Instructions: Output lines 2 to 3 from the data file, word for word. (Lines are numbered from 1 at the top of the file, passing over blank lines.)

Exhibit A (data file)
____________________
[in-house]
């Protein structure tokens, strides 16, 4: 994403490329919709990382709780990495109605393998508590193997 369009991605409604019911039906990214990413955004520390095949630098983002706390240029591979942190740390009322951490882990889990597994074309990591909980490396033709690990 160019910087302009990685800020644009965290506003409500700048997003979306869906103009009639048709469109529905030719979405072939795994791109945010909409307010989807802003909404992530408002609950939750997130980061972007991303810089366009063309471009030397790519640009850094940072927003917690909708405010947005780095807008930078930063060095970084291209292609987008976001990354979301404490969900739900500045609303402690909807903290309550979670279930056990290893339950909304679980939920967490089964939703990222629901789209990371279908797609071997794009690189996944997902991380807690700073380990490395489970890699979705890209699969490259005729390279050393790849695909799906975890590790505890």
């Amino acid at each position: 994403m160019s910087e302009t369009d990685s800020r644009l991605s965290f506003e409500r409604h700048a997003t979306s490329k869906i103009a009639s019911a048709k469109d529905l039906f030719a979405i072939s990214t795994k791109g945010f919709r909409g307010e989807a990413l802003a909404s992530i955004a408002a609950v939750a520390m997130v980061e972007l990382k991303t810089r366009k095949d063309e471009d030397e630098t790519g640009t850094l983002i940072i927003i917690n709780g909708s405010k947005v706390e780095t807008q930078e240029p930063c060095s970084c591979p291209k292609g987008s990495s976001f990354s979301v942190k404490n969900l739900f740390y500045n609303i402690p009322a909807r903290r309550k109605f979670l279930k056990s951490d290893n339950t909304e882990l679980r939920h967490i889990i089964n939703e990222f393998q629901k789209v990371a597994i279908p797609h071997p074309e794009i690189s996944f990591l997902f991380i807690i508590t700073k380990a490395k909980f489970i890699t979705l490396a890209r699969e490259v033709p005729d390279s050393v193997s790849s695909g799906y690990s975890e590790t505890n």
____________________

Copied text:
């Protein structure tokens, strides 16, 4: 994403490329919709990382709780990495109605393998508590193997 369009991605409604019911039906990214990413955004520390095949630098983002706390240029591979942190740390009322951490882990889990597994074309990591909980490396033709690990 160019910087302009990685800020644009965290506003409500700048997003979306869906103009009639048709469109529905030719979405072939795994791109945010909409307010989807802003909404992530408002609950939750997130980061972007991303810089366009063309471009030397790519640009850094940072927003917690909708405010947005780095807008930078930063060095970084291209292609987008976001990354979301404490969900739900500045609303402690909807903290309550979670279930056990290893339950909304679980939920967490089964939703990222629901789209990371279908797609071997794009690189996944997902991380807690700073380990490395489970890699979705890209699969490259005729390279050393790849695909799906975890590790505890």
């Amino acid at each position: 994403m160019s910087e302009t369009d990685s800020r644009l991605s965290f506003e409500r409604h700048a997003t979306s490329k869906i103009a009639s019911a048709k469109d529905l039906f030719a979405i072939s990214t795994k791109g945010f919709r909409g307010e989807a990413l802003a909404s992530i955004a408002a609950v939750a520390m997130v980061e972007l990382k991303t810089r366009k095949d063309e471009d030397e630098t790519g640009t850094l983002i940072i927003i917690n709780g909708s405010k947005v706390e780095t807008q930078e240029p930063c060095s970084c591979p291209k292609g987008s990495s976001f990354s979301v942190k404490n969900l739900f740390y500045n609303i402690p009322a909807r903290r309550k109605f979670l279930k056990s951490d290893n339950t909304e882990l679980r939920h967490i889990i089964n939703e990222f393998q629901k789209v990371a597994i279908p797609h071997p074309e794009i690189s996944f990591l997902f991380i807690i508590t700073k380990a490395k909980f489970i890699t979705l490396a890209r699969e490259v033709p005729d390279s050393v193997s790849s695909g799906y690990s975890e590790t505890n």